Rising Crypto-Equity Correlation Raises Bitcoin Stability Concerns

Am IMF report warns increasing crypto correlation with stocks limits its diversification benefits and increases volatility.

New research from the International Monetary Fund warns that the increased correlation between Bitcoin and equities means cryptocurrencies may no longer be considered a fringe asset class and could pose financial stability risks due to their extreme price volatility.

The IMF says crypto’s correlation with stocks has turned higher than the correlation between stocks and other assets such as gold, investment-grade bonds, and major currencies, which indicates limited risk diversification benefits.

“Although initially considered a fringe asset class, [cryptocurrencies’] increased adoption across countries—in emerging markets, in particular—amid bouts of extreme price volatility has raised concerns about their potential financial stability implications,” the IMF said in a recent report.

The financial institution said the aim of its research was to examine the extent to which crypto assets have moved to the mainstream by estimating the potential for spillovers between cryptocurrencies and equity markets in the US, and in emerging markets using daily data on price volatility and returns.

“The analysis suggests that crypto and equity markets have become increasingly interconnected across economies over time,” said the report, which found that spillovers from price volatility of Bitcoin to the S&P 500 and MSCI emerging markets indexes have increased by approximately 12 to 16 percentage points since the COVID-19 pandemic started. And spillovers from Tether, which, according to the IMF, is the most traded stablecoin, to the indexes have also increased by about 4 to 6 percentage points.

The IMF said its findings suggest that the interconnectedness between crypto and equity markets “increased notably” between 2017 and 2021. For example, it said that compared with pre-pandemic years, the correlation between Bitcoin price volatility and S&P 500 index volatility has increased by more than four times, while Bitcoin’s contribution to the variation in the S&P 500 index volatility is estimated to have increased by about 16 percentage points during the post-pandemic period.

The research also saw a similar pattern for returns, with a significant increase in the correlation between Bitcoin and S&P 500 returns, as well as in the spillovers from Bitcoin returns to S&P 500 returns. The IMF said Bitcoin and Tether combined account for approximately 19% to 23% of the variation in the volatility of major global equity indexes, and about 12% to 17% of the variation in their returns in the post-pandemic period.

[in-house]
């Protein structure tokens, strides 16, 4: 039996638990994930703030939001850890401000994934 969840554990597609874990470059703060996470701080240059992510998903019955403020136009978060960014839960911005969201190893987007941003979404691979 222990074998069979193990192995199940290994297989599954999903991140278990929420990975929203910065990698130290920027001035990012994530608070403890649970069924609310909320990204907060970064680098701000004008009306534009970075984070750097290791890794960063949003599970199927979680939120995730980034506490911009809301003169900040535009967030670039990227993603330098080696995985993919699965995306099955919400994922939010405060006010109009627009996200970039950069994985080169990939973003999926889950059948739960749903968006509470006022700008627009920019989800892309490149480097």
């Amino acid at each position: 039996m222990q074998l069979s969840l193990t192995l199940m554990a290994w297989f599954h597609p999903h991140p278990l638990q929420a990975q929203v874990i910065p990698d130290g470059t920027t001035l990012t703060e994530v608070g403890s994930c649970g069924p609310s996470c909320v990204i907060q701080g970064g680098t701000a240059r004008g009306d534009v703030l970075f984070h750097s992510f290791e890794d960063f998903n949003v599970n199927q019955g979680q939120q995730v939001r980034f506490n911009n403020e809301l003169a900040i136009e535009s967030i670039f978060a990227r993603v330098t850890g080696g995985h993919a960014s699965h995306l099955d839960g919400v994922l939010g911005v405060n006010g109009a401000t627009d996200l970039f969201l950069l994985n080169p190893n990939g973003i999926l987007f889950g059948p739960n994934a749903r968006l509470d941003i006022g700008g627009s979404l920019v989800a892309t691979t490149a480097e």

“In absolute terms, spillovers from Bitcoin to global equity markets are significant, explaining about 14% to 18% of the variation in equity price volatility and 8% to 10% of the variation in equity returns,” the IMF said. “These findings suggest that close monitoring of crypto asset markets and the adoption of appropriate regulatory policies are warranted to mitigate potential financial stability risks.”

The IMF warned that although the risks posed by crypto assets were deemed minimal until just a few years ago because their markets were so small then, their widespread and rapid adoption could pose financial stability risks due to their highly volatile prices, the rising use of leverage in their trading, and financial institutions’ direct and indirect exposures to crypto assets.

“Because of the relatively unregulated nature of the crypto ecosystem, any significant disruption to financial conditions driven by crypto price volatility could potentially be largely outside the control of central banks and regulatory authorities,” the IMF said in its report. “Regulators and supervisors need to closely monitor action in the crypto markets and the exposure of financial institutions to these assets, and design appropriate regulatory policies to mitigate systemic risks emanating from crypto price spillovers.”

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